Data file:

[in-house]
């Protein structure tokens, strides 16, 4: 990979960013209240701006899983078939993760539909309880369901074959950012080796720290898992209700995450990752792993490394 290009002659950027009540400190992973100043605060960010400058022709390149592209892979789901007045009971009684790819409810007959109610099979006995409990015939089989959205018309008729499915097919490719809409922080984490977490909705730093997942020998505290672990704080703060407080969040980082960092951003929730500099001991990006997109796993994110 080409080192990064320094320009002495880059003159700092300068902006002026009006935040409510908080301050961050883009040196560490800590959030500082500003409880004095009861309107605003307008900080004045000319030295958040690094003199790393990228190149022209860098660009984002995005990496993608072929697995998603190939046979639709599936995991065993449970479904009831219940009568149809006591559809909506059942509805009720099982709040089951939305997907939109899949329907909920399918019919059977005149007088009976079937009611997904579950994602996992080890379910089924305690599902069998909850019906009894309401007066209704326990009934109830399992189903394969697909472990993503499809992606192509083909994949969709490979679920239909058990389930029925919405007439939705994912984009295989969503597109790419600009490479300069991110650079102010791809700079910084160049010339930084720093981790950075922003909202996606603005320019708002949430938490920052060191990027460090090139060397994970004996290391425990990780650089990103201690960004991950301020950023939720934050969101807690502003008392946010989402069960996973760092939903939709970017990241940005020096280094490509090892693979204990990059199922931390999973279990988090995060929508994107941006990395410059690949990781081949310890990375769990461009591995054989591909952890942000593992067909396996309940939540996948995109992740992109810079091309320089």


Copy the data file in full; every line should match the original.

[in-house]
């Protein structure tokens, strides 16, 4: 990979960013209240701006899983078939993760539909309880369901074959950012080796720290898992209700995450990752792993490394 290009002659950027009540400190992973100043605060960010400058022709390149592209892979789901007045009971009684790819409810007959109610099979006995409990015939089989959205018309008729499915097919490719809409922080984490977490909705730093997942020998505290672990704080703060407080969040980082960092951003929730500099001991990006997109796993994110 080409080192990064320094320009002495880059003159700092300068902006002026009006935040409510908080301050961050883009040196560490800590959030500082500003409880004095009861309107605003307008900080004045000319030295958040690094003199790393990228190149022209860098660009984002995005990496993608072929697995998603190939046979639709599936995991065993449970479904009831219940009568149809006591559809909506059942509805009720099982709040089951939305997907939109899949329907909920399918019919059977005149007088009976079937009611997904579950994602996992080890379910089924305690599902069998909850019906009894309401007066209704326990009934109830399992189903394969697909472990993503499809992606192509083909994949969709490979679920239909058990389930029925919405007439939705994912984009295989969503597109790419600009490479300069991110650079102010791809700079910084160049010339930084720093981790950075922003909202996606603005320019708002949430938490920052060191990027460090090139060397994970004996290391425990990780650089990103201690960004991950301020950023939720934050969101807690502003008392946010989402069960996973760092939903939709970017990241940005020096280094490509090892693979204990990059199922931390999973279990988090995060929508994107941006990395410059690949990781081949310890990375769990461009591995054989591909952890942000593992067909396996309940939540996948995109992740992109810079091309320089």